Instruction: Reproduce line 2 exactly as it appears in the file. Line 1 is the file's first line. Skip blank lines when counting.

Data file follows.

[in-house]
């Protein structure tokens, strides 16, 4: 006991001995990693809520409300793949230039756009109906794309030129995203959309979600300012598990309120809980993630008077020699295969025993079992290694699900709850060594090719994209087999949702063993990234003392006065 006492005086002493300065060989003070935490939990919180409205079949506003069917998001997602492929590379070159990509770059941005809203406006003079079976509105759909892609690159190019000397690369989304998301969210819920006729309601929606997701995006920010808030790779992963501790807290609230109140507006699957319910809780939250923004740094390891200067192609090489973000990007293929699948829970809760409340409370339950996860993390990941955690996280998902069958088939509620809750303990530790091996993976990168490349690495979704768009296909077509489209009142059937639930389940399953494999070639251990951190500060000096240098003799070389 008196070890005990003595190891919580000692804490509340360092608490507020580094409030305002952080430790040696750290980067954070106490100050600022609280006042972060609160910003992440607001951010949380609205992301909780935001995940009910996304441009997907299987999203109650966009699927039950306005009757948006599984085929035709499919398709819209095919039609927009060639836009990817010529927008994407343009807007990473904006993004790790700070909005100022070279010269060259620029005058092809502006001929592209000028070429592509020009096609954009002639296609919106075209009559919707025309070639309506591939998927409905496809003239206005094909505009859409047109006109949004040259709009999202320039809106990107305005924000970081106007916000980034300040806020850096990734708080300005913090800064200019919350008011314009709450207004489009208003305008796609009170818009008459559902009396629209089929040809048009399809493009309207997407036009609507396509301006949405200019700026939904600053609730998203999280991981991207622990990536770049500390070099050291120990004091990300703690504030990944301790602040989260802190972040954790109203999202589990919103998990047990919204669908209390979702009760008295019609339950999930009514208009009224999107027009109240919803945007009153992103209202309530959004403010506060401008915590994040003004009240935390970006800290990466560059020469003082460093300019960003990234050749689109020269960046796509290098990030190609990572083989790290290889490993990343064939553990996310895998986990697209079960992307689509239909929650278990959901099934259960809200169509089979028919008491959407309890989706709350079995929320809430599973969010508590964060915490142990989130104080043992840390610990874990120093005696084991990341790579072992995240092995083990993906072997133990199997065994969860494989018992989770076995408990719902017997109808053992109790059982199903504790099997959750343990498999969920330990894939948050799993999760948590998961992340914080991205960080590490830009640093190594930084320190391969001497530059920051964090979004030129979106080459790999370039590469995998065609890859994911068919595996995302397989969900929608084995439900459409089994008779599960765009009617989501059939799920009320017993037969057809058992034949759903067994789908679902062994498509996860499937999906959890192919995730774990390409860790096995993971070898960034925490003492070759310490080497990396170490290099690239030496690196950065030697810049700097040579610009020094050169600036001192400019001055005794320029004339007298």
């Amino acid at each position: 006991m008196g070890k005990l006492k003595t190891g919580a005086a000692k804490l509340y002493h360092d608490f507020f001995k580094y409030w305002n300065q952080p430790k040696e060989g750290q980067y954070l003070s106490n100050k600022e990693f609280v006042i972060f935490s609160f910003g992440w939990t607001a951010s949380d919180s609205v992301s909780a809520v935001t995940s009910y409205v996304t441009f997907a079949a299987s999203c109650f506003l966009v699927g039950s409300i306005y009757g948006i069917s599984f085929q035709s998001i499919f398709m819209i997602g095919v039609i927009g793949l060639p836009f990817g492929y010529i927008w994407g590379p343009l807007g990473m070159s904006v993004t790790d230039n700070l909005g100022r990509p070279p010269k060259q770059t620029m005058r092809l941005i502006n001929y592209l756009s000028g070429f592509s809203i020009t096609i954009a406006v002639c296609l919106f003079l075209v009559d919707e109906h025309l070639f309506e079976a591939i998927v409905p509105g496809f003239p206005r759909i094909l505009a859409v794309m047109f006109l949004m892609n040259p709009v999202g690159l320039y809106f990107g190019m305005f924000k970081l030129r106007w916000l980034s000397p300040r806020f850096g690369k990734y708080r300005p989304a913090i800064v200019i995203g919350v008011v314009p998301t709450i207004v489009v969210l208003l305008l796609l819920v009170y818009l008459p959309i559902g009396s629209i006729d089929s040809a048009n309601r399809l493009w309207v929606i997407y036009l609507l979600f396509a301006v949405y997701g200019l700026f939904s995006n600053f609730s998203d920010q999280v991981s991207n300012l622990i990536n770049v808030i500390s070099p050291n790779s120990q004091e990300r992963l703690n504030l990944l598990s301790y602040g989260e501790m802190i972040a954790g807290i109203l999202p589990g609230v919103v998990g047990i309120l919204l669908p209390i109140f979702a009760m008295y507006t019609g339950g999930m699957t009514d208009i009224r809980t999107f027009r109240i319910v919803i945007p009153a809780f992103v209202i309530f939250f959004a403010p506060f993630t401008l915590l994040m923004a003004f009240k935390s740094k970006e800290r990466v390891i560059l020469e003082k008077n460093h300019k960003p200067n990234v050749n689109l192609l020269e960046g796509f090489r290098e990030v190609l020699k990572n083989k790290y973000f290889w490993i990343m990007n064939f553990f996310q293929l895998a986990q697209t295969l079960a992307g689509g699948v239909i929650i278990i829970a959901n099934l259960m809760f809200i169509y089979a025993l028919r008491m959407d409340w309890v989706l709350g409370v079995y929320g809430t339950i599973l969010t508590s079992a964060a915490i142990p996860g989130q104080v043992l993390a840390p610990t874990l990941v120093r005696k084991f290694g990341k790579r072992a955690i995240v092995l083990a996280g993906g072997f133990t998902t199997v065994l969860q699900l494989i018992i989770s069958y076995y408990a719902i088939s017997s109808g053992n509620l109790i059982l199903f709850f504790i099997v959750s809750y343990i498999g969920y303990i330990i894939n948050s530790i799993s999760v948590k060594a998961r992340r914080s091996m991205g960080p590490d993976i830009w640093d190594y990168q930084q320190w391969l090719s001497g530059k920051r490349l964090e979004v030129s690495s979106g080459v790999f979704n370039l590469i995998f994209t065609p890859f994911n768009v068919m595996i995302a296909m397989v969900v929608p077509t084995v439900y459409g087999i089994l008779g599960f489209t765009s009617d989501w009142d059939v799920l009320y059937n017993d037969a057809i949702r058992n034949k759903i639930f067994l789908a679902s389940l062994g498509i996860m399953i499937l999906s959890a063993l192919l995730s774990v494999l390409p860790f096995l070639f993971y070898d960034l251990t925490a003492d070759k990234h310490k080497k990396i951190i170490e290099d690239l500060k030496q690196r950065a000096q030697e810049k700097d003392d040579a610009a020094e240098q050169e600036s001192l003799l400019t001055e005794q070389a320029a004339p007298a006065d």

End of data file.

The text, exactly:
């Protein structure tokens, strides 16, 4: 006991001995990693809520409300793949230039756009109906794309030129995203959309979600300012598990309120809980993630008077020699295969025993079992290694699900709850060594090719994209087999949702063993990234003392006065 006492005086002493300065060989003070935490939990919180409205079949506003069917998001997602492929590379070159990509770059941005809203406006003079079976509105759909892609690159190019000397690369989304998301969210819920006729309601929606997701995006920010808030790779992963501790807290609230109140507006699957319910809780939250923004740094390891200067192609090489973000990007293929699948829970809760409340409370339950996860993390990941955690996280998902069958088939509620809750303990530790091996993976990168490349690495979704768009296909077509489209009142059937639930389940399953494999070639251990951190500060000096240098003799070389 008196070890005990003595190891919580000692804490509340360092608490507020580094409030305002952080430790040696750290980067954070106490100050600022609280006042972060609160910003992440607001951010949380609205992301909780935001995940009910996304441009997907299987999203109650966009699927039950306005009757948006599984085929035709499919398709819209095919039609927009060639836009990817010529927008994407343009807007990473904006993004790790700070909005100022070279010269060259620029005058092809502006001929592209000028070429592509020009096609954009002639296609919106075209009559919707025309070639309506591939998927409905496809003239206005094909505009859409047109006109949004040259709009999202320039809106990107305005924000970081106007916000980034300040806020850096990734708080300005913090800064200019919350008011314009709450207004489009208003305008796609009170818009008459559902009396629209089929040809048009399809493009309207997407036009609507396509301006949405200019700026939904600053609730998203999280991981991207622990990536770049500390070099050291120990004091990300703690504030990944301790602040989260802190972040954790109203999202589990919103998990047990919204669908209390979702009760008295019609339950999930009514208009009224999107027009109240919803945007009153992103209202309530959004403010506060401008915590994040003004009240935390970006800290990466560059020469003082460093300019960003990234050749689109020269960046796509290098990030190609990572083989790290290889490993990343064939553990996310895998986990697209079960992307689509239909929650278990959901099934259960809200169509089979028919008491959407309890989706709350079995929320809430599973969010508590964060915490142990989130104080043992840390610990874990120093005696084991990341790579072992995240092995083990993906072997133990199997065994969860494989018992989770076995408990719902017997109808053992109790059982199903504790099997959750343990498999969920330990894939948050799993999760948590998961992340914080991205960080590490830009640093190594930084320190391969001497530059920051964090979004030129979106080459790999370039590469995998065609890859994911068919595996995302397989969900929608084995439900459409089994008779599960765009009617989501059939799920009320017993037969057809058992034949759903067994789908679902062994498509996860499937999906959890192919995730774990390409860790096995993971070898960034925490003492070759310490080497990396170490290099690239030496690196950065030697810049700097040579610009020094050169600036001192400019001055005794320029004339007298």